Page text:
185.9
201.4
218.3
242.8
266.9
281.2
287.9
295.1
300.6

-0.1
0.1
-0.1
0 .8
0.8
0.5
0.0
0.0
-0.2
0.0
0.1
0.1
0.1
0.1
0.2
0.2
0.3
0.4
0.4
0.2
0.2
0.3
2.2
0.6
0.6
0 .7
0.7
0.6
0.9
0.6
0.3

oa

0.0
0,4
0.3

0.8
0.0

0.1
0.1
0.3

IV Q

AVE RAGE FOR PERIOD

0.1
0.4
0.0

1952...
1953...
1954...

III Q

AVE 1AGE FOR PERIOD

(1967-100)
1952...
1953..

333C.

II Q

(JULY 1986)

101

C. Historical Data for Selected Series—Continued
Year

Jan.

Feb.

Mar
334.

1952...
1953...
1954..
1955..
1956,.
1957..
1958..
1959..
1960. .
1961 . .
1962..
1963..
1964..
1965..
1966..
196?..
1968..
1969..
1970..
1971..
1972..
1973..
1974..
1975..
1976..
1977. .
1978..
1979..
1980..
1981..
1982. .
1983. .
1984..
1985..
1986..

91.2
69.3
89.5
88.8
88.4
91.3
94.1
93.9
93.3
95.0
94.8
94.4
94.7
94.5
98.2
99.5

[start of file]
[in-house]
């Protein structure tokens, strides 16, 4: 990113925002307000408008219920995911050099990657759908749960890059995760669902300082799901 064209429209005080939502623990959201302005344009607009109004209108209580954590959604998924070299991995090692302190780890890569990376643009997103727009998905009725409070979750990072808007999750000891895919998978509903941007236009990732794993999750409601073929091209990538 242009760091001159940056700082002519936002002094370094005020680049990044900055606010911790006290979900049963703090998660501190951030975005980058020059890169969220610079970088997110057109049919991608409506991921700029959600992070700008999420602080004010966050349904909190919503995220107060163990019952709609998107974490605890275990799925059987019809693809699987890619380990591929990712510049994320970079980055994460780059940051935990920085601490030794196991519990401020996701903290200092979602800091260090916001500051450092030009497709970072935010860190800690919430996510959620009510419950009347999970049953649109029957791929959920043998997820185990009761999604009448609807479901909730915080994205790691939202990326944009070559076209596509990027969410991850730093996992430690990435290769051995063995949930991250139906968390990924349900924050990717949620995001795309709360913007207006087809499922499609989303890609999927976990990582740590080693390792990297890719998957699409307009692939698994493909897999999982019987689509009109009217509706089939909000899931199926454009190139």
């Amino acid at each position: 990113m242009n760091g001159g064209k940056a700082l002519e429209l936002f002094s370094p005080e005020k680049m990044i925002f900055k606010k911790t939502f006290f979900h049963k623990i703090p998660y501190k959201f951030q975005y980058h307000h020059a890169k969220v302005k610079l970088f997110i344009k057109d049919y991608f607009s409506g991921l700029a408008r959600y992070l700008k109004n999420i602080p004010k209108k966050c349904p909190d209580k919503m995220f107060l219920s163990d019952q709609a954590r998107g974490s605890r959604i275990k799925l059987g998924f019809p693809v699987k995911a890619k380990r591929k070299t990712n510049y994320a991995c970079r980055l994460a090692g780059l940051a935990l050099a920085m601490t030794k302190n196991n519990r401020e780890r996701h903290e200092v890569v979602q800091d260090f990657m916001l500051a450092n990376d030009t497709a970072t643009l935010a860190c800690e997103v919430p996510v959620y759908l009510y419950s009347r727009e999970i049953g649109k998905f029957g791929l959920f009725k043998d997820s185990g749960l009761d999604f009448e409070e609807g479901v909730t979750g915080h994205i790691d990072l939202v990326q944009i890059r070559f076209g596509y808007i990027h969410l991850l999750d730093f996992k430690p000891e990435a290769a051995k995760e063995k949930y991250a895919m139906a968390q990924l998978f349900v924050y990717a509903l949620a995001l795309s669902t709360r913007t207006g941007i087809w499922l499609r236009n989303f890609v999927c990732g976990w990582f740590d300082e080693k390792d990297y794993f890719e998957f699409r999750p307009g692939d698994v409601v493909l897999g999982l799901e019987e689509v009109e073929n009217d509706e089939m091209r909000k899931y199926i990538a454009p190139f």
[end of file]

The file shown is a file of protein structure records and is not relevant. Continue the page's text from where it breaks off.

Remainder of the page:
100.9
104.4
109.6
111.1
114.4
120.8
139.4
159.5
168.4
174.4
186.6
206.1
235.7
262.2
278,0
283.1
288.6
290.5
334C.

1952...
1953 . . .
1954...
19S5 . . .
1956. ..
1957...
1958. . .
1959...
1960...
1961...
1962...
1963...
1964...
1965 . . ,
1966...
1967...
1968...
196 9 . . .
1970...
1971.. ,

i9?siii
1974...
197 5 . . .
1976...
19??.. ,
1978...
1979...
H80...
1981...
1982...
1983 . . .
1984...
1985...
1986.. .

1968ii.

1969...
1970...
1971 . . .
1972...
1973...
1974...
197 5 . . .
1976...
1977 . . .
1978.. .
1979. ..
1980...
1981 .. .
1982...
1983.. .
1984...
1965...
1986...

91.3
89.0
89.0
88.6
89.1
91.6
95.2
93.6
94.2
94.9
94.6
93.6
94.1
94.9
99.3
99.0
101.8
104.8
109.5
111.6
114.8
125.5
143.7
158.6
167.6
176.2
189.1
210.3
242.0